The main offending section of Part 2A is section 18E, which provides as follows:
(1) Each person involved in a civil dispute to which this Part applies is to take reasonable steps having regard to the person’s situation, the nature of the dispute (including the value of any claim and complexity of the issues) and any applicable pre-litigation protocol:
(a) to resolve the dispute by agreement, or(b) to clarify and narrow the issues in dispute in the event that civil proceedings are commenced.
(2) For the purposes of this section, reasonable steps include (but are not limited to) the following:
(a) notifying the other person of the issues that are, or may be, in dispute, and offering to discuss them, with a view to resolving the dispute,(b) responding appropriately to any such notification by communicating about what issues are, or may be, in dispute, and offering to discuss them, with a view to resolving the dispute,(c) exchanging appropriate pre-litigation correspondence, information and documents critical to the resolution of the dispute,(d) considering, and where appropriate proposing, options for resolving the dispute without the need for civil proceedings in a court, including (but not limited to) resolution through genuine and reasonable negotiations and alternative dispute resolution processes,(e) taking part in alternative dispute resolution processes.
(3) Each person involved in a civil dispute to which this Part applies is not to unreasonably refuse to participate in genuine and reasonable negotiations or alternative dispute resolution processes.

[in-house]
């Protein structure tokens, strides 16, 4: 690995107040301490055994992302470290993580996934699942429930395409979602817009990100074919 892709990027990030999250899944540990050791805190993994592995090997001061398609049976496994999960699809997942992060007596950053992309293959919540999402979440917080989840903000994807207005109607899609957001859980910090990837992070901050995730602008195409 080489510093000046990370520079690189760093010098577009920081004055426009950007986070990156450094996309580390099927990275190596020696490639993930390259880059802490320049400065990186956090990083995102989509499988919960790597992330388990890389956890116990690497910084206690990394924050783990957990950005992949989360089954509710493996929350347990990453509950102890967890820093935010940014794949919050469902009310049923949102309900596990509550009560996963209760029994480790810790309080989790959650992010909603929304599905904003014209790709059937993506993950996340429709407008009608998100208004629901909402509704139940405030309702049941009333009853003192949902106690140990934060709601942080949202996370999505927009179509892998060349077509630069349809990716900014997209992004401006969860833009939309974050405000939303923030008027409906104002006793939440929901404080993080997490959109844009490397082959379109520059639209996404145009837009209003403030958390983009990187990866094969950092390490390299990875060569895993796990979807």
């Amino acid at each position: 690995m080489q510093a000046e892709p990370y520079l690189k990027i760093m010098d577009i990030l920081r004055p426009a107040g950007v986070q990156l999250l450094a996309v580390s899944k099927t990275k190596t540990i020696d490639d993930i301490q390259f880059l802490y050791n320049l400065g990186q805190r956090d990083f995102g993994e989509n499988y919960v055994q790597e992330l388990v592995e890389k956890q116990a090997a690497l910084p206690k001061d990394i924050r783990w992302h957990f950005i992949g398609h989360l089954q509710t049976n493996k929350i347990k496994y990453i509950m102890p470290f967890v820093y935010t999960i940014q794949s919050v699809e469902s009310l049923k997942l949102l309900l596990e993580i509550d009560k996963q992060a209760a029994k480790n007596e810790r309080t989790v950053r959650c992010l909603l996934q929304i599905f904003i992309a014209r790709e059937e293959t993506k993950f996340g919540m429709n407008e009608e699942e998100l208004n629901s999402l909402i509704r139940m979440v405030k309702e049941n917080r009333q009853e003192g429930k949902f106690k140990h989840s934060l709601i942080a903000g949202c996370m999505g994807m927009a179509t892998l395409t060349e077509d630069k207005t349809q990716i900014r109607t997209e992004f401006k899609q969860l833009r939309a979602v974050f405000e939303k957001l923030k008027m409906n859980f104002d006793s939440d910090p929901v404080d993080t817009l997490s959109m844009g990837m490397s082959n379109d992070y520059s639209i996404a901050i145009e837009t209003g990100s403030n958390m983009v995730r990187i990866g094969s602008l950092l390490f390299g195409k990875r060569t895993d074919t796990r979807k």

(4) Nothing in this section requires a person to provide any correspondence, information or document that might tend to incriminate the person.Mr Smith said that while a large number of lawyers were already taking reasonable steps, the remainder needed to be encouraged to do the same. However Mr Smith said that certain stakeholders had raised the possibility of unintended consequences of the new procedures. By this I assume Mr Smith is referring to increased costs as a result of complying with the pre-litigation requirements and satellite disputes over compliance.
Mr Smith said that Part 2A is being postponed for 18 months so that the New South Wales government can observe the Federal Court's recently adopted pre-litigation procedures which commenced on 1 August 2011. See my earlier blog post 'Civil Dispute Resolution Bill - federal pre-litigation procedures' for information on this.
The Victorian government repealed Chapter 3 of the Civil Procedure Act 2010 (Vic), which imposed similar requirements to Part 2A. See my earlier blog post 'Repeal of the pre-litigation requirements from the Civil Procedure Act 2010 (Vic)' for information on this.